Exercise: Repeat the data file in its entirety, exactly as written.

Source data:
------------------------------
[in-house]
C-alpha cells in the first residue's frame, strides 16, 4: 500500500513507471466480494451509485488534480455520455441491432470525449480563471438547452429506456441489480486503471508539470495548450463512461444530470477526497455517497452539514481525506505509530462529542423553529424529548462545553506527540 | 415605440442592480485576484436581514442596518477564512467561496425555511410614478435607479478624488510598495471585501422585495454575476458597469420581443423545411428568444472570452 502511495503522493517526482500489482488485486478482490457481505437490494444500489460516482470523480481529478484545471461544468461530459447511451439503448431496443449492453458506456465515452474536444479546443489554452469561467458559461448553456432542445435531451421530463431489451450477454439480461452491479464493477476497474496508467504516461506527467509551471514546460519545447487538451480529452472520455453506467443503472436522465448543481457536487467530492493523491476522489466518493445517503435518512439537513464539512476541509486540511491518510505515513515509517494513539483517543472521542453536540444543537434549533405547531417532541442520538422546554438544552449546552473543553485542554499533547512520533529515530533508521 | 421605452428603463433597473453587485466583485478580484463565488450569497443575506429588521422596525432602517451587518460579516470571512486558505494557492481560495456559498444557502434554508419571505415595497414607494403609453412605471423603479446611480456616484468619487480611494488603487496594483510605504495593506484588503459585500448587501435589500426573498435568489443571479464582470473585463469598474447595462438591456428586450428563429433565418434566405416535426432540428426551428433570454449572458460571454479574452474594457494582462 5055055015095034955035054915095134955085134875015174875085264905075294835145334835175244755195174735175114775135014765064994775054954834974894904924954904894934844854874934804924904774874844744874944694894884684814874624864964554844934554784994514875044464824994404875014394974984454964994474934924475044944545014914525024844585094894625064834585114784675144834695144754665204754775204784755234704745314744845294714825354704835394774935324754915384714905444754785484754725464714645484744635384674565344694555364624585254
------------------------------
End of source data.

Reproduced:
[in-house]
C-alpha cells in the first residue's frame, strides 16, 4: 500500500513507471466480494451509485488534480455520455441491432470525449480563471438547452429506456441489480486503471508539470495548450463512461444530470477526497455517497452539514481525506505509530462529542423553529424529548462545553506527540 | 415605440442592480485576484436581514442596518477564512467561496425555511410614478435607479478624488510598495471585501422585495454575476458597469420581443423545411428568444472570452 502511495503522493517526482500489482488485486478482490457481505437490494444500489460516482470523480481529478484545471461544468461530459447511451439503448431496443449492453458506456465515452474536444479546443489554452469561467458559461448553456432542445435531451421530463431489451450477454439480461452491479464493477476497474496508467504516461506527467509551471514546460519545447487538451480529452472520455453506467443503472436522465448543481457536487467530492493523491476522489466518493445517503435518512439537513464539512476541509486540511491518510505515513515509517494513539483517543472521542453536540444543537434549533405547531417532541442520538422546554438544552449546552473543553485542554499533547512520533529515530533508521 | 421605452428603463433597473453587485466583485478580484463565488450569497443575506429588521422596525432602517451587518460579516470571512486558505494557492481560495456559498444557502434554508419571505415595497414607494403609453412605471423603479446611480456616484468619487480611494488603487496594483510605504495593506484588503459585500448587501435589500426573498435568489443571479464582470473585463469598474447595462438591456428586450428563429433565418434566405416535426432540428426551428433570454449572458460571454479574452474594457494582462 5055055015095034955035054915095134955085134875015174875085264905075294835145334835175244755195174735175114775135014765064994775054954834974894904924954904894934844854874934804924904774874844744874944694894884684814874624864964554844934554784994514875044464824994404875014394974984454964994474934924475044944545014914525024844585094894625064834585114784675144834695144754665204754775204784755234704745314744845294714825354704835394774935324754915384714905444754785484754725464714645484744635384674565344694555364624585254